Just days before International Women’s Day and the Sydney Gay and Lesbian Mardi Gras, the exhibition Collection+: Shaun Gladwell opened at UNSW Galleries. Since re/opening in 2013, the gallery has hosted four solo shows for male artists and, disappointingly, no solo shows for female artists.
Prompted by this discrepancy and the many missed opportunities, I decided to follow in the CoUNTess’ footsteps and get counting!
Here are the results:
UNSW Galleries’ worst performance was in the category of Solo Shows, with exhibitions being dedicated to Edward Burtynsky, Shaun Gladwell, Richard Goodwin and Richard Mosse. I hope to see this figure balanced out in a year or two.
The figures for curated Group Shows also aren’t great. Female artists comprise only 34% of artists shown, in comparison to 53% male and 13% collaborating artists. The worst offender was curator Andrew Frost, whose exhibition Conquest of Space: Science Fiction & Contemporary Art exhibited more than double the number of male to female artists, and also included a film program of nine male directors. Female directors were entirely absent. By contrast, David McNeil’s Quo Vadis: The last drawing show represented an equal number of male and female artists. Special mention goes to Ali Groves whose exhibition Mighty Healthy was the only Group Show to represent more women than men.
Finally, I counted the number of artists selected for Prize exhibitions and here I was pleasantly surprised. Men and women were equally represented, tallying 48% each with the leftover 4% representing collaborating artists. The Prize shows include The Blake Prize, John Fries Award and the Freedman Foundation Travelling Scholarships. It seems the entry process and the panel-like nature of judging and curating Prize shows produces far more gender-balanced exhibitions. Kudos to the Freedmans, Kath Fries, Megan Cope, Anne Ferran, Alexie Glass-Kantor, Sebastien Goldspink, Lisa Havilah, Tim Johnson, Jay Johnston, Alex Norman and Jess Olivieri.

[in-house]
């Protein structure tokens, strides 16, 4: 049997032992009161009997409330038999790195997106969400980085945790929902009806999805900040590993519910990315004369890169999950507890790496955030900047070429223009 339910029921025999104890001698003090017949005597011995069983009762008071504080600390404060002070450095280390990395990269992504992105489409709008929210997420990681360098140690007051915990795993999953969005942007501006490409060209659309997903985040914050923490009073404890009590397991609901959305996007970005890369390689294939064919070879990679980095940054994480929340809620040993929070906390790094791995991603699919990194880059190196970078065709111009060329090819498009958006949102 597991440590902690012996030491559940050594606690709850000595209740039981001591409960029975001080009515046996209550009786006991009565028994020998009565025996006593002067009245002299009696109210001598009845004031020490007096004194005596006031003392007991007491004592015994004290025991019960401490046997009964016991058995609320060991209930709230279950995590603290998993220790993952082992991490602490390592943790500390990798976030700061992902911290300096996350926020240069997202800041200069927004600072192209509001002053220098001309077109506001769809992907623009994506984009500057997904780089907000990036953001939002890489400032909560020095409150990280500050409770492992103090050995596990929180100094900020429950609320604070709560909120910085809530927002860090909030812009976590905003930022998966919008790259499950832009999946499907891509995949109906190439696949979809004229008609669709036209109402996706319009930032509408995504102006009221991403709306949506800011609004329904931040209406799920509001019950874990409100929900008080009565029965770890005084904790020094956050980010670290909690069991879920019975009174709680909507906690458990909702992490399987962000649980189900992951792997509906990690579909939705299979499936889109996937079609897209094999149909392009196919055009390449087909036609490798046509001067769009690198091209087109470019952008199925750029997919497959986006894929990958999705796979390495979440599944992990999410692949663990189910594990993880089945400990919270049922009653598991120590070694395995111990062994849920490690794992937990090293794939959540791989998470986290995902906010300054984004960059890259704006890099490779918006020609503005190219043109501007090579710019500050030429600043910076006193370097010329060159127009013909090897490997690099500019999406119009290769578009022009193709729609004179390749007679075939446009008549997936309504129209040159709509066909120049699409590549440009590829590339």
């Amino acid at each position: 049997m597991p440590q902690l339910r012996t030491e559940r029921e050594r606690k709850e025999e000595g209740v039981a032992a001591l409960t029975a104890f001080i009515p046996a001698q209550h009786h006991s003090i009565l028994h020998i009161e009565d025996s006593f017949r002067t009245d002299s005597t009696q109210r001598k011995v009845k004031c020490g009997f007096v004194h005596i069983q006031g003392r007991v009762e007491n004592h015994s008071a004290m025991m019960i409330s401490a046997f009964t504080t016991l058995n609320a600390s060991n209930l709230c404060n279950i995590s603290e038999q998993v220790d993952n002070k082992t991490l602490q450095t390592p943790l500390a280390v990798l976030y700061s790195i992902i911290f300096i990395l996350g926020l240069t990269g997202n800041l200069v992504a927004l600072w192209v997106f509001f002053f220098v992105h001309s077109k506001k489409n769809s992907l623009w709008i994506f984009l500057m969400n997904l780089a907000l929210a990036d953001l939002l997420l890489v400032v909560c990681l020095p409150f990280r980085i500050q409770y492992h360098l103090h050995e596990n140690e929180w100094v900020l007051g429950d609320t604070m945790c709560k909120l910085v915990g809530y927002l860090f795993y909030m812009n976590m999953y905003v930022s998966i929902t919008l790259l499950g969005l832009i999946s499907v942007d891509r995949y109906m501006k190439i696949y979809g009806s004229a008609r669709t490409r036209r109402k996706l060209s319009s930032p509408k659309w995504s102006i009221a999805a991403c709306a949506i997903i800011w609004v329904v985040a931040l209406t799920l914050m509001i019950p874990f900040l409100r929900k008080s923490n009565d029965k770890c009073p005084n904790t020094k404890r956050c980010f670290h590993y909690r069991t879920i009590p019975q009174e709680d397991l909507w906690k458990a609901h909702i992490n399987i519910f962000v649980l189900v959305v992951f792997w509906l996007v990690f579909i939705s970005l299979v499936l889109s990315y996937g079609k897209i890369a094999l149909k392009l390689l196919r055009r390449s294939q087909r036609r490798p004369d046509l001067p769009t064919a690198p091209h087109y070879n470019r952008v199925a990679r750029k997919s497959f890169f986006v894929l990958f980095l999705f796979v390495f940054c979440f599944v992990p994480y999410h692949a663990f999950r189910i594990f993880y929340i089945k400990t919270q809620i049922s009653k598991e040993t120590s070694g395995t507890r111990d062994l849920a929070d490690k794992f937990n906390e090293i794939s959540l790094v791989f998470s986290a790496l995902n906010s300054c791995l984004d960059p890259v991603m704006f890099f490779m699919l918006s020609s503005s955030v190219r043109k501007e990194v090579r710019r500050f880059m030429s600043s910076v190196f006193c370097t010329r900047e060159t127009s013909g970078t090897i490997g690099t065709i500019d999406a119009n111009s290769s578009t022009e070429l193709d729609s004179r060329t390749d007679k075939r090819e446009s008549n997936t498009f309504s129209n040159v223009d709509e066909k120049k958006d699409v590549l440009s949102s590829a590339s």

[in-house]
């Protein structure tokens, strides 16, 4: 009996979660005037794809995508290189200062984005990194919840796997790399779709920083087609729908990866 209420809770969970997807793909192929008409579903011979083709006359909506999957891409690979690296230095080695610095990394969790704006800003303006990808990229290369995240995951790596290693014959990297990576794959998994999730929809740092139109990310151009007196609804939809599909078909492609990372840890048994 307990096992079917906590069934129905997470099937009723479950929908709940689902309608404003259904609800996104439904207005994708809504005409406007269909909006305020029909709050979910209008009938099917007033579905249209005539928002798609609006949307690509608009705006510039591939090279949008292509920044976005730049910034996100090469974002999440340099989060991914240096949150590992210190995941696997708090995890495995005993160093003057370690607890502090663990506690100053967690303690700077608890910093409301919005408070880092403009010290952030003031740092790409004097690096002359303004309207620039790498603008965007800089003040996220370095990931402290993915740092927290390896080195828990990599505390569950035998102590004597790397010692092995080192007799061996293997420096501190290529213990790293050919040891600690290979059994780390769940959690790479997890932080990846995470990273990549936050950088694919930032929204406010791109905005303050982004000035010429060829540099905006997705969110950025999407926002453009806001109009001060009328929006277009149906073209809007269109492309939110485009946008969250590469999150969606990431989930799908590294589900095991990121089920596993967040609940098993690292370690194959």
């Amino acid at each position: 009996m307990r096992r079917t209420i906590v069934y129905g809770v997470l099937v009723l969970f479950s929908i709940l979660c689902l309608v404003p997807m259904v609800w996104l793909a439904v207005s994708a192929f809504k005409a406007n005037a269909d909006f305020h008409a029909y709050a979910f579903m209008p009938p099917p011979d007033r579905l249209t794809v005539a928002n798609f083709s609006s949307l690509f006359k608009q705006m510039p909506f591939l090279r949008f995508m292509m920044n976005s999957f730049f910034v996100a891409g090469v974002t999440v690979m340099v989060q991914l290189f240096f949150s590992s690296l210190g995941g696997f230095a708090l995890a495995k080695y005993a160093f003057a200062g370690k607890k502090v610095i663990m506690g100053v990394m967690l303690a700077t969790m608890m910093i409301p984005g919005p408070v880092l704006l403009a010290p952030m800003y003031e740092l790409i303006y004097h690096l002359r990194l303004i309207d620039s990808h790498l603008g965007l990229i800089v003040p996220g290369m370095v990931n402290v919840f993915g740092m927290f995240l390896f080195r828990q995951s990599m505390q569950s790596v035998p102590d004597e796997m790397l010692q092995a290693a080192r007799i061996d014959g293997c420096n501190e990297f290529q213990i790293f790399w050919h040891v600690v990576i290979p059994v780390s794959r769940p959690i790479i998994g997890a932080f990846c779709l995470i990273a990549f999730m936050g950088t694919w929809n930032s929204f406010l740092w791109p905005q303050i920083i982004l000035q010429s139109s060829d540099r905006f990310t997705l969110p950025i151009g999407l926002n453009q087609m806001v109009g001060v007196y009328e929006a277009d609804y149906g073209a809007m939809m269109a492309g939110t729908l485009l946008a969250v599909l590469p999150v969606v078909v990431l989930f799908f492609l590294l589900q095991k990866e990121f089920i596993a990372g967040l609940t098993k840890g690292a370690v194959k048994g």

UNSW Galleries also produced some interesting statistics in terms of Curators and Judges. Women tallied 57% of solo and co-curators and judges, while men tallied only 37%. (The remaining 8% are either unknown or private). These are encouraging statistics and remind us that the artworld is no longer so firmly controlled by the old, white, male guard of yesteryear.
Overall, UNSW Galleries has exhibited 51% male artists, 40% female artists and 9% collaborating*. My verdict: not terrible, but there’s certainly room for improvement!
* Student shows including Neil Brandhorst’s SEGUE and The Annual were not included in this count.
Dr Louise R Mayhew is an Australian feminist art historian and the SLNSW Nancy Keesing Fellow. She’s currently researching the Women’s Warehouse (1979–81) and contemporary collaboration in Australia.
this is such important info, thanks! Overwhelmingly, I look at the UNSWAD student body in reference to these grim statistics and wonder what UNSW Galleries are trying to tell us about our prospects.
also, I would like to know how the collaborating artists are somehow separate? Is it hard to tell their gender?
"Women tallied 57% of solo and co-curators and judges, while men tallied only 37%. (The remaining 8% are either unknown or private). These are encouraging statistics and remind us that the artworld is no longer so firmly controlled by the old, white, male guard of yesteryear. "
I'm just wondering why it's seen as a triumph that women are dominating this area? Why are we celebrating a majority in this regard but when men are the majority we talk down about it? As a female i'm concerned we're not happy unless we're more than equal but with a far higher number, why not get as close to 50/50 as we can? I'm concerned people will see this and think we're all for domination and not equality. What exactly are we trying to say here?
Hello anonymous responders!
RE collaboration: I followed the Countess' example in counting collaborators separately.
RE equality: approximately 60% of art school graduates are women. This varies a little from college to college and over time but if you look around a classroom at UNSW Art & Design you'll find this is roughly correct. So I refer to 57% as encouraging as it more accurately reflects the percentage of men and women in the field. 57% isn't dominating!! It's not even an accurate relfection. But it is better than the statistics for artists represented at UNSWAD and it's better than statistics for curators have been in the past.
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